It is not necessary to call oneself a Buddhist in order to practise this teaching. Labels are irrelevant. Suffering makes no distinctions, but is common to all; therefore the remedy, to be useful, must be equally applicable to all. Neither is the practice reserved only for recluses who are divorced from ordinary life. Certainly a period must be given in which to devote oneself exclusively to the task of learning how to practise, but having done so one must apply the teaching in daily life. Someone who forsakes home and worldly responsibilities in order to follow the path has the opportunity to work more intensively, to assimilate the teaching more deeply, and therefore to progress more quickly. On the other hand, someone involved in worldly life, juggling the claims of many different responsibilities, can give only limited time to the practice. But whether homeless or householder, one must apply Dhamma.
It is only applied Dhamma that gives results. If this is truly a way from suffering to peace, then as we progress in the practice we should become more happy in our daily lives, more harmonious, more at peace with ourselves. At the same time our relations with others should become more peaceful and harmonious. Instead of adding to the tensions of society, we should be able to make a positive contribution that will increase the happiness and welfare of all. To follow the path we must live the life of Dhamma, of truth, of purity. This is the proper way to implement the teaching. Dhamma, practised correctly, is the art of living.Questions and Answers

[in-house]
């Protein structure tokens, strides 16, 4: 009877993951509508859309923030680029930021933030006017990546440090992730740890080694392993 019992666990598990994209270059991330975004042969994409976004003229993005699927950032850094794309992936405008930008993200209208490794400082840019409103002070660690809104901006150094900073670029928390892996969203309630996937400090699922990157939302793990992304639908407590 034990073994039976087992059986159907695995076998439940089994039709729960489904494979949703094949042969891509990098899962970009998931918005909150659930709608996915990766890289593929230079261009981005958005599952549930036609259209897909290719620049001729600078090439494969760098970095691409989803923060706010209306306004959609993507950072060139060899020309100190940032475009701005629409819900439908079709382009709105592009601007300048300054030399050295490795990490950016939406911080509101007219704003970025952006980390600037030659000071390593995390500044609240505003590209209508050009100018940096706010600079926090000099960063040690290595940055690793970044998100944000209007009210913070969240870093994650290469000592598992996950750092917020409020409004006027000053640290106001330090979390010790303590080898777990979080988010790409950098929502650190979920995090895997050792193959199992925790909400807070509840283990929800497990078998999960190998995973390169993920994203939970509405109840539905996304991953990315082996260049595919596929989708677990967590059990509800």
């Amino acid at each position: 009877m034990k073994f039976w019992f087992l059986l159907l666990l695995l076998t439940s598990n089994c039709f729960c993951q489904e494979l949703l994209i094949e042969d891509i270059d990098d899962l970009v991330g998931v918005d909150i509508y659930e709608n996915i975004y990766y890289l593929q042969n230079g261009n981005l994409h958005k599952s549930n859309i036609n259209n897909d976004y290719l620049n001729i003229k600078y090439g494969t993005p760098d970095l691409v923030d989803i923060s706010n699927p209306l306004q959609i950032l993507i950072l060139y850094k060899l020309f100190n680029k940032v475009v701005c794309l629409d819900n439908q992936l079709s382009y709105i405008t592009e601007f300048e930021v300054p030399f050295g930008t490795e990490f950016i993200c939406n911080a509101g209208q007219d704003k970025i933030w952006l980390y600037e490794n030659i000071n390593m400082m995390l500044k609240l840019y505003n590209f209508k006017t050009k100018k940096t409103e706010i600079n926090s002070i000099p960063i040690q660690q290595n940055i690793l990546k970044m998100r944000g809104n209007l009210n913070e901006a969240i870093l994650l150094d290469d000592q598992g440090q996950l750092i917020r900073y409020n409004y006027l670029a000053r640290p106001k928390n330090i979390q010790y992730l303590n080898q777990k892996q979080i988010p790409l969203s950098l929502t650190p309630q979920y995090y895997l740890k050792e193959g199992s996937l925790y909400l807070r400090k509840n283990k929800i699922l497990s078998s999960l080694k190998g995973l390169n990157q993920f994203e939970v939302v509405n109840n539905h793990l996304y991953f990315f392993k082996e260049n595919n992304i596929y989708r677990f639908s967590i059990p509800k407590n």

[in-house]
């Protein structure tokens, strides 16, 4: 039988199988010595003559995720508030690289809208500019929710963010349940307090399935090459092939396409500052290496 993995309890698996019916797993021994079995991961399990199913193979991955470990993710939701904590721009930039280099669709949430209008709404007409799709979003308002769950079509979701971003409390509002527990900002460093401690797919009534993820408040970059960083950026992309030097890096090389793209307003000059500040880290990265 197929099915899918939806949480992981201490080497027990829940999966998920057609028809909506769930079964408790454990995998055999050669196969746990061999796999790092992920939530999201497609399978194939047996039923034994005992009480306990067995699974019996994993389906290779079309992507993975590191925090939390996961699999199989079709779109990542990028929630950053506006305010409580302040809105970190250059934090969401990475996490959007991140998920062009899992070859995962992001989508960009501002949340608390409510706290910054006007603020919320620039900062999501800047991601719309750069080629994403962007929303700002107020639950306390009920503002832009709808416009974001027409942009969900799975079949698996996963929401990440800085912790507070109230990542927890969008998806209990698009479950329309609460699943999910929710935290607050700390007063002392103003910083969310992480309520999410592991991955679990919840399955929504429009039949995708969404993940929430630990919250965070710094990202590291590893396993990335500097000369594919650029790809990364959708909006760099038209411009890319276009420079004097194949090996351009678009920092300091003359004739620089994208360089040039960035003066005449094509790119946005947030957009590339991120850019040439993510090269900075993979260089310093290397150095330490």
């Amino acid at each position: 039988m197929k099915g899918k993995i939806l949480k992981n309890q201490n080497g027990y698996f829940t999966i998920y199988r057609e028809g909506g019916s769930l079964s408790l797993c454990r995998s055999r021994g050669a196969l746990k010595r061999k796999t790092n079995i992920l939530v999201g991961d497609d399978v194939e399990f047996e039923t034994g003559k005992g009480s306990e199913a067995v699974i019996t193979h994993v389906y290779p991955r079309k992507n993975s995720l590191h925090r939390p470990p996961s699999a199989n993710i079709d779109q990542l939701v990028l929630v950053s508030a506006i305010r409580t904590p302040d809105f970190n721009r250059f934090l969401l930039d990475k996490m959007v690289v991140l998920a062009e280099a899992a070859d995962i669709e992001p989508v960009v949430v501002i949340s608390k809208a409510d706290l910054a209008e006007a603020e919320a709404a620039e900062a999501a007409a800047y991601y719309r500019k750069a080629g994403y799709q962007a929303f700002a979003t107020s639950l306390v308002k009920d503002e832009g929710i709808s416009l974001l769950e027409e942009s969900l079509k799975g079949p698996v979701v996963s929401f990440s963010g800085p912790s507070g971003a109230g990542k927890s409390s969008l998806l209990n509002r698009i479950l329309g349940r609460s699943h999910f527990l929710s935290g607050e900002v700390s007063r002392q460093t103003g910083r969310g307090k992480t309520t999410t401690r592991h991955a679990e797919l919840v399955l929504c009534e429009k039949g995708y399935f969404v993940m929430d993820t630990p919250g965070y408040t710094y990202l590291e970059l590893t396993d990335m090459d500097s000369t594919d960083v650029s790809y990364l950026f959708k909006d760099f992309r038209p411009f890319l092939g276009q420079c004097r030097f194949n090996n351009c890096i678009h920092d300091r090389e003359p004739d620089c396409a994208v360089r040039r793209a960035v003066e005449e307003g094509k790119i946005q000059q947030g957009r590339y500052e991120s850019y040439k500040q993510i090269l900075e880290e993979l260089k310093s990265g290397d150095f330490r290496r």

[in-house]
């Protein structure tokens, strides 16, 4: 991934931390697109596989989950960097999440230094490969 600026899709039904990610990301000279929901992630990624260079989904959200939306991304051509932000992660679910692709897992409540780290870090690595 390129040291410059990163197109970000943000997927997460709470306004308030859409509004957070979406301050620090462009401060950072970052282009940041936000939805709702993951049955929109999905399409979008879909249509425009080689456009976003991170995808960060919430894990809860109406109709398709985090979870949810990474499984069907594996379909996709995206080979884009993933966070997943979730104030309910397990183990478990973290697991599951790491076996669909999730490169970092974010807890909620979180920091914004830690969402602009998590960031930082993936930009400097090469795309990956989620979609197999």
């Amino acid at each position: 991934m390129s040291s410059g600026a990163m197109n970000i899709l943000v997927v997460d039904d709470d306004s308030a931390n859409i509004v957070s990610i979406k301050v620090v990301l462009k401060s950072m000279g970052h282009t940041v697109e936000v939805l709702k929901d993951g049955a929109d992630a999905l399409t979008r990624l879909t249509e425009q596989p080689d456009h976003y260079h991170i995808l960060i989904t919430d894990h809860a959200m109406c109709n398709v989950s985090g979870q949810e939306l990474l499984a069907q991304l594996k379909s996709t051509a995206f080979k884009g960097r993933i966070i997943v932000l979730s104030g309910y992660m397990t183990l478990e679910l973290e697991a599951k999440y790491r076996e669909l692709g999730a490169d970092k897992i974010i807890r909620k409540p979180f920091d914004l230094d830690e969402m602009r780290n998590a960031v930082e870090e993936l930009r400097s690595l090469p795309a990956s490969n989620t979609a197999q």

QUESTION: You keep referring to the Buddha. Are you teaching Buddhism?
S.N. GOENKA: I am not concerned with “isms.” I teach Dhamma, that is, what the Buddha taught. He never taught any “ism” or sectarian doctrine. He taught something from which people of every background can benefit: an art of living. Remaining in ignorance is harmful for everyone; developing wisdom is good for everyone. So anyone can practise this technique and find benefit. A Christian will become a good Christian, a Jew will become a good Jew, a Muslim will become a good Muslim, a Hindu will become a good Hindu, a Buddhist will become a good Buddhist. One must become a good human being; otherwise one can never be a good Christian, a good Jew, a good Muslim, a good Hindu, a good Buddhist. How to become a good human being—that is most important.You talk about conditioning. Isn't this training really a kind of conditioning of the mind, even if a positive one?
On the contrary, it is a process of de-conditioning. Instead of imposing anything on the mind, it automatically removes unwholesome qualities so that only wholesome, positive ones remain. By eliminating negativities, it uncovers the positivity which is the basic nature of a pure mind.